In many companies, the hiring process takes the form of a two-way relationship between a recruiter and a hiring manager. As is the case in any other relationship, there is always a potential for tension to flare up.
Ultimately, hiring managers and recruiters share the same goal: to fill positions with well-qualified people. So if their goal is the same, where do the points of frustration arise?
The primary aim of any recruiter is to master the hiring process – it is the very core of the job. In contrast, hiring managers usually have a whole host of other responsibilities to take care of, relegating the hiring process itself to a secondary duty. Given this situation, it makes logical sense that the recruiter should retain most of the responsibility for how the process unfolds.
But recruiters don’t have ALL the responsibility. Often times hiring managers will make complaints about recruiters that are unfair, as they assign 100% of the blame to the other party in the relationship. As this doesn’t reflect the reality of the situation, the root cause of the problem won’t be discussed and therefore can’t be fixed.
In this post, we’ll explore some common complaints that often create an adversarial (and less productive) working relationship between hiring managers and recruiters.
The Recruiter Doesn’t Know What I’m Looking For
This is probably the most common complaint made by hiring managers about recruiters. In many cases, it’s an excuse for unclear and muddled communication. For a recruiter to find the right candidates, it is the responsibility of the hiring manager to spell out in clear terms exactly what they want. Granted, the recruiter should already have a good idea of what the hiring manager is looking for. However, they shouldn’t be left to guess about the specifics and finer details of the ‘ideal’ candidate. If the same hiring manager experiences this issue repeatedly, it is worth considering whether the problem lies with their communication skills, rather than the recruitment agency.
The Recruiter isn’t Delivering High-Quality Candidates
This complaint is often made without a clear conception of what a “high-quality” candidate actually looks like. Countless top minds from the business world have tried to answer this question, but the answer still remains elusive.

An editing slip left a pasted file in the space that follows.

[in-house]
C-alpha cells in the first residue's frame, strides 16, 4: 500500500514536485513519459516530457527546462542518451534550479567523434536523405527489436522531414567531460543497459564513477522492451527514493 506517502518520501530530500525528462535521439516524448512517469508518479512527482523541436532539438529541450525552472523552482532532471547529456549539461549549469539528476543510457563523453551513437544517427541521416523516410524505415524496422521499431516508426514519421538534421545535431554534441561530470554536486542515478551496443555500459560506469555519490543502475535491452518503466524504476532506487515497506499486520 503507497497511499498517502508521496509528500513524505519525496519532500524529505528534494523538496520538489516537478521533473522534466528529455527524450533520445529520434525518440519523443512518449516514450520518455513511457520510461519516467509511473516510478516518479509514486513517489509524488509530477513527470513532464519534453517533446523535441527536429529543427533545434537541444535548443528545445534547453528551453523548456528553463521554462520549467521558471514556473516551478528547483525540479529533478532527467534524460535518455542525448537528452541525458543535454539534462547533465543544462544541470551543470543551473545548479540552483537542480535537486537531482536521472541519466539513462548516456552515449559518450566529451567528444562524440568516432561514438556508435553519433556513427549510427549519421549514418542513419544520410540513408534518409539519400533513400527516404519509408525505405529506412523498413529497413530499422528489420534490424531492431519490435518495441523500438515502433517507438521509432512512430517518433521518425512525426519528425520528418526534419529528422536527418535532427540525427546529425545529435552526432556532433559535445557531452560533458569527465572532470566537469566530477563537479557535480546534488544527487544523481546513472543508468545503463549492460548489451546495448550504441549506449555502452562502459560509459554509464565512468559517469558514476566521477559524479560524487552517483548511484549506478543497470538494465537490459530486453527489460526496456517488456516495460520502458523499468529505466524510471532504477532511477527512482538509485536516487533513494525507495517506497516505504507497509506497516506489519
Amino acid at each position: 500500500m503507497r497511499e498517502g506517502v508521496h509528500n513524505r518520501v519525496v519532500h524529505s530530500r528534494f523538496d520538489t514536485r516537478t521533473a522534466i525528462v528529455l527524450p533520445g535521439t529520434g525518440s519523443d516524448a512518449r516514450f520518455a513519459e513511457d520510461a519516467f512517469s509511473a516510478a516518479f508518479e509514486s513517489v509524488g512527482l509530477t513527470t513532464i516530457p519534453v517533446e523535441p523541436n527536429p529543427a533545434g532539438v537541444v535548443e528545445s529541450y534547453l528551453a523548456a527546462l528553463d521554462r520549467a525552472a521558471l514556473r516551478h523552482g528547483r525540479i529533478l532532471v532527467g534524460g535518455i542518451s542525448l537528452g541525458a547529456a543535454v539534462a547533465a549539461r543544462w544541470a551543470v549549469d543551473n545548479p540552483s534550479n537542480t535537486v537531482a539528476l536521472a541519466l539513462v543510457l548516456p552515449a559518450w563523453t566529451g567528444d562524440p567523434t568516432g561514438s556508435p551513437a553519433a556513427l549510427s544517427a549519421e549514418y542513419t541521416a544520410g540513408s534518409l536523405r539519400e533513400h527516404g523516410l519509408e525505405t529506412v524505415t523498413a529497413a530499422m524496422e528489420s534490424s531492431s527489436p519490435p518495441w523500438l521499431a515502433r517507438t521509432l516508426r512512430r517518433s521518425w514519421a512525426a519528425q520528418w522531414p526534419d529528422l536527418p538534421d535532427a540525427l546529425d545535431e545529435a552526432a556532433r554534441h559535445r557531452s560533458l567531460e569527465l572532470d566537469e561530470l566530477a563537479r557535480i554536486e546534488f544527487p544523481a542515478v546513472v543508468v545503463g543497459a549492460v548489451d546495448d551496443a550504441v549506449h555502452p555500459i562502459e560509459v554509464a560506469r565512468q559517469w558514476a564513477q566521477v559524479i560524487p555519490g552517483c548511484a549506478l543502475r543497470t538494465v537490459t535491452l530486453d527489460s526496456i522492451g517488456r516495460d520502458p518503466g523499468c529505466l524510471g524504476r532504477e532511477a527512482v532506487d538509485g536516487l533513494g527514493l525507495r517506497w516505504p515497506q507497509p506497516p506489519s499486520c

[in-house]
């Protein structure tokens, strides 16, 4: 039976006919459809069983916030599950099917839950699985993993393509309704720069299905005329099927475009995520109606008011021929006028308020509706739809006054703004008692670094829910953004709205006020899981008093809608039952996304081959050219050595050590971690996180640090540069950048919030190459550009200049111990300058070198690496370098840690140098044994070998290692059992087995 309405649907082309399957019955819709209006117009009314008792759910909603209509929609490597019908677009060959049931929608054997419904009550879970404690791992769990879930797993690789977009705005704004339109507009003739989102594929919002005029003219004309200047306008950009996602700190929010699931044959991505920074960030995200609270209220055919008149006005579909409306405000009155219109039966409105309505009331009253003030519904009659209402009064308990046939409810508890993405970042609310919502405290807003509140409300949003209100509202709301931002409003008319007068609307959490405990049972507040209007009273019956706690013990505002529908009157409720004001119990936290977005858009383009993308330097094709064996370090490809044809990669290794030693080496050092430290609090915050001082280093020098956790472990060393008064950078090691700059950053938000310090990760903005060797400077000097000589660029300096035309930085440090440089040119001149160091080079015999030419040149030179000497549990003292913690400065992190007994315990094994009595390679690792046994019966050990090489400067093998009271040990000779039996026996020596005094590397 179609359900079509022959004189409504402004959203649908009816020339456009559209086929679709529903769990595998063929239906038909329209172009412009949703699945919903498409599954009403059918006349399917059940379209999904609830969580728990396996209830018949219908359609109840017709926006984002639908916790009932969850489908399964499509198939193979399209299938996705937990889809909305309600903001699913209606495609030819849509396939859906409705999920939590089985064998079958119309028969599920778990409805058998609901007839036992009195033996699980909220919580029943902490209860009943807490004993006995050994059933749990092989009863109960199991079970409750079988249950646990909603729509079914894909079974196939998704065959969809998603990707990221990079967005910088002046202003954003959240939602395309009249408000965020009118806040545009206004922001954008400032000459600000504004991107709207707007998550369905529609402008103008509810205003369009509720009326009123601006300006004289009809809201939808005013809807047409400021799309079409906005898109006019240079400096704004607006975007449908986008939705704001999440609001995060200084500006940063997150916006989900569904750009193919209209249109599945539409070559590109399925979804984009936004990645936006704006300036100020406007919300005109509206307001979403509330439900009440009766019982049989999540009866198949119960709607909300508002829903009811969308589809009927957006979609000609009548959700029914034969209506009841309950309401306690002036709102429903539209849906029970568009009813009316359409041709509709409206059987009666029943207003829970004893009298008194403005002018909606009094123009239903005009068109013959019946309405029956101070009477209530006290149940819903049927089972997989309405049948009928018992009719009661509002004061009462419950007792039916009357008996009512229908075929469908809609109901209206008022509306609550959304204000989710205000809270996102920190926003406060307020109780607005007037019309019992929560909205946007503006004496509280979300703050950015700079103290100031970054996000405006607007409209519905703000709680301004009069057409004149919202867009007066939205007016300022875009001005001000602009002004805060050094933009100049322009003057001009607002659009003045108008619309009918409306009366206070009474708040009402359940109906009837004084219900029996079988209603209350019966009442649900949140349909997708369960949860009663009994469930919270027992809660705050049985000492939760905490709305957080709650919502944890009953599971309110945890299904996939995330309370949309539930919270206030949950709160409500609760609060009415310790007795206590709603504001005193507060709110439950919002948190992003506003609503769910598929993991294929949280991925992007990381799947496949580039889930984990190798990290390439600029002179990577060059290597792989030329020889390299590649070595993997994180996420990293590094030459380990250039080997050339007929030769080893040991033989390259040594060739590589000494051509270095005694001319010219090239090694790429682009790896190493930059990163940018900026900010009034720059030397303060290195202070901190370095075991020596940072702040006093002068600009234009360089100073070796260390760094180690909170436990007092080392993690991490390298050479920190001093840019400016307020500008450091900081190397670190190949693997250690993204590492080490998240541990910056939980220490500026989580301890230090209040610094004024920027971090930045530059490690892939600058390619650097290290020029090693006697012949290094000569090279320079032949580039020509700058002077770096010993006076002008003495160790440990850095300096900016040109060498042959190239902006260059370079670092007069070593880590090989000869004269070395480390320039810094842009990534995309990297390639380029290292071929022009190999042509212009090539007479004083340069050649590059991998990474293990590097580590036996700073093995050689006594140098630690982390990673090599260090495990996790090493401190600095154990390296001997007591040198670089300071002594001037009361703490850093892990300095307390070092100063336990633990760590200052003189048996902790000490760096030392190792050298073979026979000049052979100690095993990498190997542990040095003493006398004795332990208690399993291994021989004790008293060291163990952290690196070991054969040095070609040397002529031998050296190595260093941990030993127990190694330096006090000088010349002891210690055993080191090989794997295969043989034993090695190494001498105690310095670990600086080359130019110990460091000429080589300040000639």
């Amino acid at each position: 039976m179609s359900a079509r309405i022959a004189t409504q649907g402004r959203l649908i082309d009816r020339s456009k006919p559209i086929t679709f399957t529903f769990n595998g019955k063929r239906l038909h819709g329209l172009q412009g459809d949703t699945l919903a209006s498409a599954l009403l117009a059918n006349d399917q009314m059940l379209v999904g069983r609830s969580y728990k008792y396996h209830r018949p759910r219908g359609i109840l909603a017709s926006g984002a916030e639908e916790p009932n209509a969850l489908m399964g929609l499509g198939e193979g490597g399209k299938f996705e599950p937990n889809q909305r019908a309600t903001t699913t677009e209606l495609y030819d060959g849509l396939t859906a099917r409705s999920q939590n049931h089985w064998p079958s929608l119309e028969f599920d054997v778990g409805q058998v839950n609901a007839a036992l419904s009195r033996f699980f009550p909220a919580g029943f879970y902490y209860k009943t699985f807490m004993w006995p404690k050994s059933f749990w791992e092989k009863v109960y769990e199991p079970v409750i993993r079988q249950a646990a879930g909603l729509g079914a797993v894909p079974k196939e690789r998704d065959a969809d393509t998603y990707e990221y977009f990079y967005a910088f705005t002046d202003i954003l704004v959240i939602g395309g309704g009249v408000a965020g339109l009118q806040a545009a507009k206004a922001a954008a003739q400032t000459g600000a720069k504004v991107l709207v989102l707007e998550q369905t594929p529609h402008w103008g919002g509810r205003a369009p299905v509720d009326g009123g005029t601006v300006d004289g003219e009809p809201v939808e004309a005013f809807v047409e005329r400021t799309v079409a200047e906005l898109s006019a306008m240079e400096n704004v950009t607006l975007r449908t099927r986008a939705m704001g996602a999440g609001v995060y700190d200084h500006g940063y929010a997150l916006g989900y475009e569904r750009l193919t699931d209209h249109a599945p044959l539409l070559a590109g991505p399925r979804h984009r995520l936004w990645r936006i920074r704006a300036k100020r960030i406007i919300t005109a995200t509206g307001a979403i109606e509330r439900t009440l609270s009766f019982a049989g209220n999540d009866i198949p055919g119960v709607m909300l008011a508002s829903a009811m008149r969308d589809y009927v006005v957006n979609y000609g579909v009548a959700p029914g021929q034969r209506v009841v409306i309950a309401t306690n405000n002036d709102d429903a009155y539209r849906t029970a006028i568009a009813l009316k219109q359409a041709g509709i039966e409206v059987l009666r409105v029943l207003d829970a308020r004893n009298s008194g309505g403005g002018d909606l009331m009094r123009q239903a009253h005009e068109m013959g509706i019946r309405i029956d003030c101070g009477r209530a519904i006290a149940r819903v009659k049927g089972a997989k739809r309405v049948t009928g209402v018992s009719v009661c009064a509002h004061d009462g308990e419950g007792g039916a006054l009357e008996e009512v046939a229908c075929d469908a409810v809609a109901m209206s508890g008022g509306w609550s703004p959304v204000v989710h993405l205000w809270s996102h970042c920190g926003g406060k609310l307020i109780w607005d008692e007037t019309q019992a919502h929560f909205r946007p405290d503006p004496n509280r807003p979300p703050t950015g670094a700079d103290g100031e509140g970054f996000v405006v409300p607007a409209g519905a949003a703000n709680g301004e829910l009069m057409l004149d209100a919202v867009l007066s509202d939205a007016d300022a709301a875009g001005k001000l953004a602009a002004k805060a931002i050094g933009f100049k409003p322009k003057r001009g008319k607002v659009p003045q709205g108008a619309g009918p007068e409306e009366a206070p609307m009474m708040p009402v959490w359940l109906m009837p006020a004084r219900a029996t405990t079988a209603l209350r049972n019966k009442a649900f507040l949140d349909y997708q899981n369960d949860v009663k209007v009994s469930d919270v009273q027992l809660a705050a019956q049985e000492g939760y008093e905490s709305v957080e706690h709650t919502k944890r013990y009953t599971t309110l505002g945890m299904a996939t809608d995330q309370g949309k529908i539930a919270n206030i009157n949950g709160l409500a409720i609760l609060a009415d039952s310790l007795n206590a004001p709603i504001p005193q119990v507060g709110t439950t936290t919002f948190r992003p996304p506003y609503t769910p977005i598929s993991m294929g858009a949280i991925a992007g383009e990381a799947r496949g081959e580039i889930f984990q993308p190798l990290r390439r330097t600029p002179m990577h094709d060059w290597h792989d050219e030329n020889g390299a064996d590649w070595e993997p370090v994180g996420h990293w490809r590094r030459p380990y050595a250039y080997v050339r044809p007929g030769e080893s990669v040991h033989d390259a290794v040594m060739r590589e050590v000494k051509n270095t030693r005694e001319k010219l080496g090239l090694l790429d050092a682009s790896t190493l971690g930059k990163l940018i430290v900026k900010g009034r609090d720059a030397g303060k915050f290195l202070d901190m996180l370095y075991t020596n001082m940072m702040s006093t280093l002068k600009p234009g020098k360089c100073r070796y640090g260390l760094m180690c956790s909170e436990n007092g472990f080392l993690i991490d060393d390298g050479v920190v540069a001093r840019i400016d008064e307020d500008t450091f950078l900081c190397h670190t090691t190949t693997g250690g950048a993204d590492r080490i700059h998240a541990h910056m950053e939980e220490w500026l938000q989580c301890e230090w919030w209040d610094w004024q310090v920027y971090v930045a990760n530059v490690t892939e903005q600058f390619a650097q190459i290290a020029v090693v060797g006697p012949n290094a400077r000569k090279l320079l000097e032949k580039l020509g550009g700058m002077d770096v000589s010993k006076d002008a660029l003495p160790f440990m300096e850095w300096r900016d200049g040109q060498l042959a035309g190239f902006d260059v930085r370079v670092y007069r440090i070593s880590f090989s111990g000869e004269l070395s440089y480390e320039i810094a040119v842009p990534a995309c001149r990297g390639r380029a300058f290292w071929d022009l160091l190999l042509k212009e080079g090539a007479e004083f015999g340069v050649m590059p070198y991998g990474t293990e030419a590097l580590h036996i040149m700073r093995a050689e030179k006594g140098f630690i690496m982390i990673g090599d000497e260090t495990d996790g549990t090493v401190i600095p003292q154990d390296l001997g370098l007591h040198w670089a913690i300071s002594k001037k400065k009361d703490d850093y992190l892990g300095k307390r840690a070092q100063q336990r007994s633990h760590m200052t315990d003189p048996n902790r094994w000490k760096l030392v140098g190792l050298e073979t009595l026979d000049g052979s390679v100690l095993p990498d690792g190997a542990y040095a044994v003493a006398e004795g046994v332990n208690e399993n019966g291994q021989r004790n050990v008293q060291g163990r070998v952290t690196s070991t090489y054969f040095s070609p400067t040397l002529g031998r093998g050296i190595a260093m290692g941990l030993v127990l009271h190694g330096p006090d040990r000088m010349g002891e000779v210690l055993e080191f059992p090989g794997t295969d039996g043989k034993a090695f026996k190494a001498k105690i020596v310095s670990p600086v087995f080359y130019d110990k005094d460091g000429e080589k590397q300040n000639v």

To a recruiter, quality might mean someone with a great CV. To a hiring manager, quality might mean someone who interviews well. Who’s to say what the “right” type of quality is? As “high quality” is such a subjective term this complaint doesn’t stand up to scrutiny. The best a recruiter can do is find someone who meets the requirements specified by the hiring manager, which feeds back to the first point.
The Recruiter isn’t Finding Candidates Fast Enough
This complaint is one of the most frustrating things a recruiter can hear. Even when everything goes according to plan, it typically takes about two months to fill a position. The process can go on much longer when the hiring manager wants to hold out for the perfect candidate.
There is often an understandable sense of urgency surrounding the hiring process as the new employee is coming in to fill a need that’s immediate. As a result, hiring managers want to find the right hire ASAP. But as noted above, this is not how the hiring process works, especially when the hiring manager wants a top-class candidate. Good recruiters will give an estimated timeline at the beginning of the hiring process. They will also provide a clear explanation if the process needs to be extended for any reason. But hiring managers need to be patient and understand that finding a strong, suitable candidate cannot be done at the drop of a hat.
The Recruiter Didn’t Close the Candidate
A hiring manager interviews a candidate who likes them and offers them a job. The candidate rejects the offer. If the hiring manager blames the recruiter, they are essentially washing their hands of any personal responsibility for the hiring process. The fact of the matter is that a candidate’s interview with the hiring manager is the biggest influencing factor on whether they accept an offer. If a candidate doesn’t take a job, a bad interview experience is likely the reason why, not something the recruiter did.
But there is a whole range of other reasons why a candidate may turn down an offer. They may have received a better offer from another company, had something unexpected come up in their personal life, or they simply changed their mind at the last minute. There is very little a recruiter can do when one of these things happens. That isn’t to say a recruiter has no say in closing candidates, they definitely play a role – particularly in the lead up to the interview. But if a candidate interviews and doesn’t take a job, the blame lies squarely with the hiring manager, not the recruiter.
Building a Stronger Working Relationship
The goal of this article is to emphasise the point that hiring is a collaborative process: not to shield recruiters from any blame. But anytime something goes wrong during the hiring process, pointing a finger at a recruiter is the easy way out. This isn’t right.
Recruiters need to accept their responsibility for problems that arise, but they can’t fix everything on their own. They need hiring managers who are willing to listen to them and work together to find a solution. If not, hiring managers will notice that these issues persist indefinitely.